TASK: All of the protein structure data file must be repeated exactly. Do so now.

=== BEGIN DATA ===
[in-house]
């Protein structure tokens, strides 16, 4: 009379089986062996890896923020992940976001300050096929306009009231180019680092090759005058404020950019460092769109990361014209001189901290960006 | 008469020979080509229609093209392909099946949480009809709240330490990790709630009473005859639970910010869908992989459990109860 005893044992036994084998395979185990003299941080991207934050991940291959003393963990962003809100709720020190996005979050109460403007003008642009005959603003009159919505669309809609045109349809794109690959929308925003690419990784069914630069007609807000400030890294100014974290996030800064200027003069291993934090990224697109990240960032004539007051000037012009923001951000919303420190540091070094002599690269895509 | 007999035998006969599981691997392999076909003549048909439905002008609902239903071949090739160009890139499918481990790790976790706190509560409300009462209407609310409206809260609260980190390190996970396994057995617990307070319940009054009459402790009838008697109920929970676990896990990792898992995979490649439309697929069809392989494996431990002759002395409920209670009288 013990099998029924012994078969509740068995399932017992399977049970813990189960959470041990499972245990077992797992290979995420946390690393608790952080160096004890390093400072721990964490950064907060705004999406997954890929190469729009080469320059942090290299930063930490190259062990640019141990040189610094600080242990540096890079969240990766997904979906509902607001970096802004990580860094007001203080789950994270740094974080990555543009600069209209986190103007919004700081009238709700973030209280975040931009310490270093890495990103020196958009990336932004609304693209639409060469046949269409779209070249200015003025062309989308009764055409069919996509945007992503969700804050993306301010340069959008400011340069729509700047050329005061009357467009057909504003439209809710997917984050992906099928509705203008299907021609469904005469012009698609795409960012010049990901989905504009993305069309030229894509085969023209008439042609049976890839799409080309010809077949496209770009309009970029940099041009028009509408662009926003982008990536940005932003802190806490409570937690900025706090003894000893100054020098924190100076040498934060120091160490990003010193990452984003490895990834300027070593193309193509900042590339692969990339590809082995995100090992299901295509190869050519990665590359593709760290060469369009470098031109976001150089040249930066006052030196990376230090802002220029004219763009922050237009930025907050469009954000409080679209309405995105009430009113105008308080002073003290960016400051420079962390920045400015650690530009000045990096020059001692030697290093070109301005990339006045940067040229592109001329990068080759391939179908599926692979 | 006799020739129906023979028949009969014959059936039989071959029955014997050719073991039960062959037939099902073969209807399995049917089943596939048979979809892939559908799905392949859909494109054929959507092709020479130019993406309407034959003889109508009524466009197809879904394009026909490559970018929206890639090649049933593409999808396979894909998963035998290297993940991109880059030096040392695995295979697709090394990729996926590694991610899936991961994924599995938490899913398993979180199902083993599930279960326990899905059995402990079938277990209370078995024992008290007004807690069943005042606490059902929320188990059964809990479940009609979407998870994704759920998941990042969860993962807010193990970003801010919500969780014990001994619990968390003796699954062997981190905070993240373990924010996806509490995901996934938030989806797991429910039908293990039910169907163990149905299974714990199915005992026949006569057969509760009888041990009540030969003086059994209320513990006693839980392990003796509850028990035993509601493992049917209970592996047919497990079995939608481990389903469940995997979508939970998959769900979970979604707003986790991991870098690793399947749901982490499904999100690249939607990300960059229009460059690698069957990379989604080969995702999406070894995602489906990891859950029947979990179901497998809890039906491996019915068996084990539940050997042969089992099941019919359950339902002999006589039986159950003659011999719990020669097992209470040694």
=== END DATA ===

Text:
[in-house]
């Protein structure tokens, strides 16, 4: 009379089986062996890896923020992940976001300050096929306009009231180019680092090759005058404020950019460092769109990361014209001189901290960006 | 008469020979080509229609093209392909099946949480009809709240330490990790709630009473005859639970910010869908992989459990109860 005893044992036994084998395979185990003299941080991207934050991940291959003393963990962003809100709720020190996005979050109460403007003008642009005959603003009159919505669309809609045109349809794109690959929308925003690419990784069914630069007609807000400030890294100014974290996030800064200027003069291993934090990224697109990240960032004539007051000037012009923001951000919303420190540091070094002599690269895509 | 007999035998006969599981691997392999076909003549048909439905002008609902239903071949090739160009890139499918481990790790976790706190509560409300009462209407609310409206809260609260980190390190996970396994057995617990307070319940009054009459402790009838008697109920929970676990896990990792898992995979490649439309697929069809392989494996431990002759002395409920209670009288 013990099998029924012994078969509740068995399932017992399977049970813990189960959470041990499972245990077992797992290979995420946390690393608790952080160096004890390093400072721990964490950064907060705004999406997954890929190469729009080469320059942090290299930063930490190259062990640019141990040189610094600080242990540096890079969240990766997904979906509902607001970096802004990580860094007001203080789950994270740094974080990555543009600069209209986190103007919004700081009238709700973030209280975040931009310490270093890495990103020196958009990336932004609304693209639409060469046949269409779209070249200015003025062309989308009764055409069919996509945007992503969700804050993306301010340069959008400011340069729509700047050329005061009357467009057909504003439209809710997917984050992906099928509705203008299907021609469904005469012009698609795409960012010049990901989905504009993305069309030229894509085969023209008439042609049976890839799409080309010809077949496209770009309009970029940099041009028009509408662009926003982008990536940005932003802190806490409570937690900025706090003894000893100054020098924190100076040498934060120091160490990003010193990452984003490895990834300027070593193309193509900042590339692969990339590809082995995100090992299901295509190869050519990665590359593709760290060469369009470098031109976001150089040249930066006052030196990376230090802002220029004219763009922050237009930025907050469009954000409080679209309405995105009430009113105008308080002073003290960016400051420079962390920045400015650690530009000045990096020059001692030697290093070109301005990339006045940067040229592109001329990068080759391939179908599926692979 | 006799020739129906023979028949009969014959059936039989071959029955014997050719073991039960062959037939099902073969209807399995049917089943596939048979979809892939559908799905392949859909494109054929959507092709020479130019993406309407034959003889109508009524466009197809879904394009026909490559970018929206890639090649049933593409999808396979894909998963035998290297993940991109880059030096040392695995295979697709090394990729996926590694991610899936991961994924599995938490899913398993979180199902083993599930279960326990899905059995402990079938277990209370078995024992008290007004807690069943005042606490059902929320188990059964809990479940009609979407998870994704759920998941990042969860993962807010193990970003801010919500969780014990001994619990968390003796699954062997981190905070993240373990924010996806509490995901996934938030989806797991429910039908293990039910169907163990149905299974714990199915005992026949006569057969509760009888041990009540030969003086059994209320513990006693839980392990003796509850028990035993509601493992049917209970592996047919497990079995939608481990389903469940995997979508939970998959769900979970979604707003986790991991870098690793399947749901982490499904999100690249939607990300960059229009460059690698069957990379989604080969995702999406070894995602489906990891859950029947979990179901497998809890039906491996019915068996084990539940050997042969089992099941019919359950339902002999006589039986159950003659011999719990020669097992209470040694």